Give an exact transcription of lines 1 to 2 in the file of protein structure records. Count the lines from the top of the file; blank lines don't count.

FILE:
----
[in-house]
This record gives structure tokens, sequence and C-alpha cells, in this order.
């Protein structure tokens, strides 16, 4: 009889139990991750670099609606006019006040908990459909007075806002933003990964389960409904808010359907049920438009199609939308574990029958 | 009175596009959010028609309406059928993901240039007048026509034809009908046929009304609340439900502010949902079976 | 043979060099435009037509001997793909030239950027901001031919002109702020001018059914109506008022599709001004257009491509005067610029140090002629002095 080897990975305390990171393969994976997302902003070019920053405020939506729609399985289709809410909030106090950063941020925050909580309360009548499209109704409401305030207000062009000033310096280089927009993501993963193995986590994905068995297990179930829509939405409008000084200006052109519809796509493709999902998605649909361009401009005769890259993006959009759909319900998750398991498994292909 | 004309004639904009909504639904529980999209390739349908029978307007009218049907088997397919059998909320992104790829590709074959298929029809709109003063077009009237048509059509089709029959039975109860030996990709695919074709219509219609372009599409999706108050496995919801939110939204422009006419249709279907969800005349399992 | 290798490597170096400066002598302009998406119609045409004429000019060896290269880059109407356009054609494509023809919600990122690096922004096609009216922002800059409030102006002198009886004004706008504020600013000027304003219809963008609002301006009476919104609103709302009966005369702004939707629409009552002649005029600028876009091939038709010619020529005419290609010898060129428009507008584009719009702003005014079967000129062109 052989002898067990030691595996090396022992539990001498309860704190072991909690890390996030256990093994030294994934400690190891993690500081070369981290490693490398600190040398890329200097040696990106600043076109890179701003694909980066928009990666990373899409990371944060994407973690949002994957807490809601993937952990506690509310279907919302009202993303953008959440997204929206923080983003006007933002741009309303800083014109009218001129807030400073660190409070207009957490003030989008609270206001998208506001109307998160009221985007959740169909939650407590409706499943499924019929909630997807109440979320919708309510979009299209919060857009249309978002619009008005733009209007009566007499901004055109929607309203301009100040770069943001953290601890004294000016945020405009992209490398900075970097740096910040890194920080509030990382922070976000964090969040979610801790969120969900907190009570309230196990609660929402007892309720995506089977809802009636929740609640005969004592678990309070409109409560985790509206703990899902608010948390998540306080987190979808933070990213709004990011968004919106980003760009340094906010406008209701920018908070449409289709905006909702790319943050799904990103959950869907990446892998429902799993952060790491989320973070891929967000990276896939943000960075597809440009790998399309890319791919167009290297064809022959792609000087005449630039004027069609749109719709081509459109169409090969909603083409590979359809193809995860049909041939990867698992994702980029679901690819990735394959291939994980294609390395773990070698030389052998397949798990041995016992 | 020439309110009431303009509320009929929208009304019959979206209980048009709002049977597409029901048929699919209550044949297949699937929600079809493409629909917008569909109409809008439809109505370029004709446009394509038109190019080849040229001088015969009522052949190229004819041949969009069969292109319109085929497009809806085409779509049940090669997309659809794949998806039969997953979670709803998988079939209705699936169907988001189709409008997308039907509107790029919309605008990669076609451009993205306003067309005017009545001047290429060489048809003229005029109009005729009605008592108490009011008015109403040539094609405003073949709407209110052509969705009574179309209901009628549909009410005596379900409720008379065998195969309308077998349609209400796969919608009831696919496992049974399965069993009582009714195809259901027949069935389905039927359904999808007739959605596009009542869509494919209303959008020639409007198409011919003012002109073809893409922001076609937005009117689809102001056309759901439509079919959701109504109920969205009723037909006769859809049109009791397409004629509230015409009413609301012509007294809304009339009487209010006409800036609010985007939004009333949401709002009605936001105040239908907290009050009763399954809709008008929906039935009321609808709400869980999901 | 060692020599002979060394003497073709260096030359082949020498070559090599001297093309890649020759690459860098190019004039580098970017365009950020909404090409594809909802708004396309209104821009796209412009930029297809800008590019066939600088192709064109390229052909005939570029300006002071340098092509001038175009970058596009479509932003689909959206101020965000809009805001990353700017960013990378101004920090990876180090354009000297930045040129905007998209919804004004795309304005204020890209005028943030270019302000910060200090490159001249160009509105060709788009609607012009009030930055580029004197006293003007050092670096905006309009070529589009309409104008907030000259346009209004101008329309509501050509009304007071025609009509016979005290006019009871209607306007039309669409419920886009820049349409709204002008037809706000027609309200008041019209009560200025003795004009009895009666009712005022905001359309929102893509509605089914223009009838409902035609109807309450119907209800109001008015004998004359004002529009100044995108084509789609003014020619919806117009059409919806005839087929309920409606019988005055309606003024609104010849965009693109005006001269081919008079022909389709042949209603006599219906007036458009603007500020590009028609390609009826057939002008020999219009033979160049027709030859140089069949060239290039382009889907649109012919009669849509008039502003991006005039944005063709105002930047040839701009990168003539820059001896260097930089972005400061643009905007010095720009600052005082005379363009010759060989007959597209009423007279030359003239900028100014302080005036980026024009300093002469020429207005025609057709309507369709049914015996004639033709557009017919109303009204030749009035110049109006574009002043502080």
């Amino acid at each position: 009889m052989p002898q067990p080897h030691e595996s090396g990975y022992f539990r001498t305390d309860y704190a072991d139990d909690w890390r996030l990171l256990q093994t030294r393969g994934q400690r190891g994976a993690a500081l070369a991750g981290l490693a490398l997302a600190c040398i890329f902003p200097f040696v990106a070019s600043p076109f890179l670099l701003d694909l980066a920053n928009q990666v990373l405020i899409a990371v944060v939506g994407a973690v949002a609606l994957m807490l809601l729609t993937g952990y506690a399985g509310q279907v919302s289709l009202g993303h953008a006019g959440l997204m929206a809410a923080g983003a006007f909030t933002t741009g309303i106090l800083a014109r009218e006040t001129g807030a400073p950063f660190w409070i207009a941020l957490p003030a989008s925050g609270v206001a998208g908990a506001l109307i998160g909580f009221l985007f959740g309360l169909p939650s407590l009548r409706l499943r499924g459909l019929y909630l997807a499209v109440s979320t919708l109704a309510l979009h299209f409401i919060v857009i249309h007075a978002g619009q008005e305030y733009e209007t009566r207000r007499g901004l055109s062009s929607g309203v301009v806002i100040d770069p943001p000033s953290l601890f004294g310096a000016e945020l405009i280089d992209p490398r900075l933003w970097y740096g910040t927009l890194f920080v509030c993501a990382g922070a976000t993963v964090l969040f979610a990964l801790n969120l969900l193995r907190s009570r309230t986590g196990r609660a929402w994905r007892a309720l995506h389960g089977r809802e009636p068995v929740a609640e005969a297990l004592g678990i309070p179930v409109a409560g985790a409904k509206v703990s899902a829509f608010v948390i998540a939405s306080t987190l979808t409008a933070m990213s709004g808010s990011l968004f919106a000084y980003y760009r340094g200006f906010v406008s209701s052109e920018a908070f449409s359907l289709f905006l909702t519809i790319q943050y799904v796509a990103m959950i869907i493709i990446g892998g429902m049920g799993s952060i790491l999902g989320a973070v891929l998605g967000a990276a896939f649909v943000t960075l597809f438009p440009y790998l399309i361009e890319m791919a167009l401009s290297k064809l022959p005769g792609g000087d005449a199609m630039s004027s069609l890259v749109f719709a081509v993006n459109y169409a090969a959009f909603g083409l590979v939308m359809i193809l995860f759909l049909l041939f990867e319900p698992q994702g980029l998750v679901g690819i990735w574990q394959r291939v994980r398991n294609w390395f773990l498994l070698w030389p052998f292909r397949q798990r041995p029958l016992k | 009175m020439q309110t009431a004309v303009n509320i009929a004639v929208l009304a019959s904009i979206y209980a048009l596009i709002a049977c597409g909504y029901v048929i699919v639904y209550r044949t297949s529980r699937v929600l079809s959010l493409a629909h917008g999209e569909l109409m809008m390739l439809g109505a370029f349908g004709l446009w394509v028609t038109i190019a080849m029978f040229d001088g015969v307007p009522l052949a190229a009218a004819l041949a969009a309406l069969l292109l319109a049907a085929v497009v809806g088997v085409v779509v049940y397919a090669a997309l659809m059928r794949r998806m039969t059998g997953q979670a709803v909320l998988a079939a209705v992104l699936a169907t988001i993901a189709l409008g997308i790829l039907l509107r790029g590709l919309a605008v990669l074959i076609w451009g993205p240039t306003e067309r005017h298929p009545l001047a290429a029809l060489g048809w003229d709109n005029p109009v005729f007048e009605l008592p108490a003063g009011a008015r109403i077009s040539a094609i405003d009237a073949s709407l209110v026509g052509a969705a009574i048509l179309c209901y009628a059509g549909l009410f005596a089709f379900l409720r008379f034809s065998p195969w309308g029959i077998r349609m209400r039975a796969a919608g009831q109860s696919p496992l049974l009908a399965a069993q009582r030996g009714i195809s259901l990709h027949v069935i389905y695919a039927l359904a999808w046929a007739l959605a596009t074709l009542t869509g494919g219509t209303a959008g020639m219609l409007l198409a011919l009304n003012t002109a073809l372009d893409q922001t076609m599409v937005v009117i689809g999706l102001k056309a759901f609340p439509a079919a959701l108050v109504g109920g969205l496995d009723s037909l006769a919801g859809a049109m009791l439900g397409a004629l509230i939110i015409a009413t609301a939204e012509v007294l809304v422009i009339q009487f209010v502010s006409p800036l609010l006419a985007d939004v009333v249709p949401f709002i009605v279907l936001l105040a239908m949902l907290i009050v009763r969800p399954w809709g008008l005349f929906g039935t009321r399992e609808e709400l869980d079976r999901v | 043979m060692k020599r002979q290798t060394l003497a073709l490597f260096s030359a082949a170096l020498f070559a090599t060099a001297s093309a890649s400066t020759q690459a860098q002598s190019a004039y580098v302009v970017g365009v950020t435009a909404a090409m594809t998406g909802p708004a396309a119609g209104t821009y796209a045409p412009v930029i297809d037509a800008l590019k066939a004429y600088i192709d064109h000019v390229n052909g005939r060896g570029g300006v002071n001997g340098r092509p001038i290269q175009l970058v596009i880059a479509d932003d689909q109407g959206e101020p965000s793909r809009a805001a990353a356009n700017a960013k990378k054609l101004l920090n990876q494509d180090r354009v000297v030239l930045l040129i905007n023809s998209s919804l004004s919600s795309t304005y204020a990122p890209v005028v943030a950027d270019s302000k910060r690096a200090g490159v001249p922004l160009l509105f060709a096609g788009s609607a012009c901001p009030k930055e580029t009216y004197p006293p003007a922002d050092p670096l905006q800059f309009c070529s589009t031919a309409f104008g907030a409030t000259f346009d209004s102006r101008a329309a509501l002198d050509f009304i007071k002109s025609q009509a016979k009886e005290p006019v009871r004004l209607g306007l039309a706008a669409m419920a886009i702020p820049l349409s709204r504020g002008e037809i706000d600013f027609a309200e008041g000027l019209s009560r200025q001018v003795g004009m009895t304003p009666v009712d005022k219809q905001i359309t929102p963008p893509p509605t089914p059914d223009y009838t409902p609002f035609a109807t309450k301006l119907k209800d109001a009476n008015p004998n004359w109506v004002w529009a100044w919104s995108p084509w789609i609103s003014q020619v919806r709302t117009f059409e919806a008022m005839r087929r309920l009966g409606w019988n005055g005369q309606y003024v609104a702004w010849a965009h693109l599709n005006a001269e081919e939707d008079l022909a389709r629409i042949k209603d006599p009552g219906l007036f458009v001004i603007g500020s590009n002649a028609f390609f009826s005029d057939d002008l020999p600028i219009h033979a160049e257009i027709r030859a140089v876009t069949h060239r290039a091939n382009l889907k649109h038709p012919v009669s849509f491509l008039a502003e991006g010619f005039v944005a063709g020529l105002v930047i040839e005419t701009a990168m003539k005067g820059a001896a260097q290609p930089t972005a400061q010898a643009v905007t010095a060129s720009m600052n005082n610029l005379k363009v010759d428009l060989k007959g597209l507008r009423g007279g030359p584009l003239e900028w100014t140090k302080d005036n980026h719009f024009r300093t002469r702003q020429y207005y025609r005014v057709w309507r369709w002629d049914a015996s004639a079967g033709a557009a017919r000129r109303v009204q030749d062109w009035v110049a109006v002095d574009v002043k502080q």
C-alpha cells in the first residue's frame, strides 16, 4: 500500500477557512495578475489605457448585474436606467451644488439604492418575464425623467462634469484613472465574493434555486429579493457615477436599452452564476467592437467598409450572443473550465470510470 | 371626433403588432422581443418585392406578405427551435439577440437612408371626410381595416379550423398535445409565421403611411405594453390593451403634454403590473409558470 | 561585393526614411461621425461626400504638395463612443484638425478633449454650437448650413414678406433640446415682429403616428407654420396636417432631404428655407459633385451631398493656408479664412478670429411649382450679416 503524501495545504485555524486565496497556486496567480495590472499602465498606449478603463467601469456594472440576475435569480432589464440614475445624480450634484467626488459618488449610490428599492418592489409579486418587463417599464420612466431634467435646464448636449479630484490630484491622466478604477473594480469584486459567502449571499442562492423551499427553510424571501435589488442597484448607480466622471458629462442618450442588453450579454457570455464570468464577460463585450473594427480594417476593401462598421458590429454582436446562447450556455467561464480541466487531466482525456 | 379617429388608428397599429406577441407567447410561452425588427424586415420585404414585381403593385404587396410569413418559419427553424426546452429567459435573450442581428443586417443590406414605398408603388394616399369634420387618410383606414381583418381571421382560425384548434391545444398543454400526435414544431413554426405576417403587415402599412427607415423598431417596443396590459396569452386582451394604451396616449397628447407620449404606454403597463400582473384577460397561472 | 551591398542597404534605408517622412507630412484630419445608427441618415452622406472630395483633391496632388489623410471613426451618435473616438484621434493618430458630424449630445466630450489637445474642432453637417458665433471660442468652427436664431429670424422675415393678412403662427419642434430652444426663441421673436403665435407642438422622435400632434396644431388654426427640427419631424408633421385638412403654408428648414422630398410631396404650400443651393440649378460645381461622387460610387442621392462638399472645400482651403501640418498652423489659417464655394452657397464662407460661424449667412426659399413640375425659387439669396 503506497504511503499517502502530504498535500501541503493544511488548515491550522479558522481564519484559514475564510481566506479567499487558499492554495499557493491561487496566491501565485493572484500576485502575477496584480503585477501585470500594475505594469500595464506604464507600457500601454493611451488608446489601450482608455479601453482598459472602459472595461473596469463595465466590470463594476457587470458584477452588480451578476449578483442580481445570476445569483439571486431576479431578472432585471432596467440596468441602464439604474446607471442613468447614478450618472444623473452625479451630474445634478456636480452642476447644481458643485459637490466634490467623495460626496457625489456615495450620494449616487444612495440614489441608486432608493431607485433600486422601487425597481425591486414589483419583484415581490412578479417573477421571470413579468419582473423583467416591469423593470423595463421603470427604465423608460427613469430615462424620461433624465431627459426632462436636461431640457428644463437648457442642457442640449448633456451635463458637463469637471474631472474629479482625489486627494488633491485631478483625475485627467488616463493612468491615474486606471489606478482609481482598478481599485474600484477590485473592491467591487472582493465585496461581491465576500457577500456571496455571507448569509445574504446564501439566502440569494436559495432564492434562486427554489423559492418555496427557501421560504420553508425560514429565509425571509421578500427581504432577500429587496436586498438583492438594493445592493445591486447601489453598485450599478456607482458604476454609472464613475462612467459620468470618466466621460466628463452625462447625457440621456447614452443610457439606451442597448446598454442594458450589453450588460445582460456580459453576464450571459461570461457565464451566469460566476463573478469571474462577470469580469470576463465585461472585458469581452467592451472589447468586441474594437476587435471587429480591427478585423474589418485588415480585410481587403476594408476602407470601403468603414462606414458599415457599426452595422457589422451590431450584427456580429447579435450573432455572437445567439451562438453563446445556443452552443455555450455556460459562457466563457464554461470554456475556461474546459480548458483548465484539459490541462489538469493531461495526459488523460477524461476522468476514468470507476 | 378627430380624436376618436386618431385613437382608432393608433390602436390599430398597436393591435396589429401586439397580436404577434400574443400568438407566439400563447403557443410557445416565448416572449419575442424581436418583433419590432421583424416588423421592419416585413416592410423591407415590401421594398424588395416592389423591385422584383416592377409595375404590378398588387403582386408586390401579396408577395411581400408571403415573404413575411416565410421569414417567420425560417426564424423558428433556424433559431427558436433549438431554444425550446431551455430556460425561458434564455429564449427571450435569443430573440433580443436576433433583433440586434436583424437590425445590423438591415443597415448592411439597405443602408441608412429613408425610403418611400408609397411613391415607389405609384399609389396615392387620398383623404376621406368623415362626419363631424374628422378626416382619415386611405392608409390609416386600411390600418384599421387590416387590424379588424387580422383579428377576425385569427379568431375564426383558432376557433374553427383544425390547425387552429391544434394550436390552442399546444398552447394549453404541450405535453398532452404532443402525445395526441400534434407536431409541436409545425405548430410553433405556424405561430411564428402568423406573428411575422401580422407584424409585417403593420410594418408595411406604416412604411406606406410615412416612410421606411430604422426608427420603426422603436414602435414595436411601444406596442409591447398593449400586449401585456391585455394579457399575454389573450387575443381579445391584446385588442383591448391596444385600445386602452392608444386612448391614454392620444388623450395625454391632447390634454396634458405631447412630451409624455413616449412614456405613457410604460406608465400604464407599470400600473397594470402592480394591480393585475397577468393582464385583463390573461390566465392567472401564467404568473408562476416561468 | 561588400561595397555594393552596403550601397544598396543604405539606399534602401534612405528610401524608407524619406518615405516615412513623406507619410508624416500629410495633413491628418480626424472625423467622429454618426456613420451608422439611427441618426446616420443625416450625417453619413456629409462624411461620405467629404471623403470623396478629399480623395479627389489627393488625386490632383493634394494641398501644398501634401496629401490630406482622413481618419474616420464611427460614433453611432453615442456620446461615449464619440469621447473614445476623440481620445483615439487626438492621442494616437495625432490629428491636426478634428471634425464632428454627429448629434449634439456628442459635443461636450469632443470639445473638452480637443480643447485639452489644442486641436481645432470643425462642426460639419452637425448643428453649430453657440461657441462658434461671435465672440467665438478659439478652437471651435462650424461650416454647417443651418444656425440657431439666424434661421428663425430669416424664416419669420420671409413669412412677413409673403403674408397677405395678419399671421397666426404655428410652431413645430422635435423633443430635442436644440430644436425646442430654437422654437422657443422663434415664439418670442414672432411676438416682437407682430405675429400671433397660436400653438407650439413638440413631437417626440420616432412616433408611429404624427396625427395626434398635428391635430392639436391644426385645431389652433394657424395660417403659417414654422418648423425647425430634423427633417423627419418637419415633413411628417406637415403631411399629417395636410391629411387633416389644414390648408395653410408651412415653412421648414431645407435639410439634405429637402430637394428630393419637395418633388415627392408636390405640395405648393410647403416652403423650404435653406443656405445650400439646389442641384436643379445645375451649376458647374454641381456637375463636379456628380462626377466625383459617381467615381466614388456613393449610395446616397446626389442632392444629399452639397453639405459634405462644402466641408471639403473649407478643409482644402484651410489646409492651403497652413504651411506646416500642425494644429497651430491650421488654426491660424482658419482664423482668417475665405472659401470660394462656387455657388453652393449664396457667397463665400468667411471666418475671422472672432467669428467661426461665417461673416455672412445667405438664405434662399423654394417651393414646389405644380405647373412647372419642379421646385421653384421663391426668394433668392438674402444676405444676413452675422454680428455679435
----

[in-house]
This record gives structure tokens, sequence and C-alpha cells, in this order.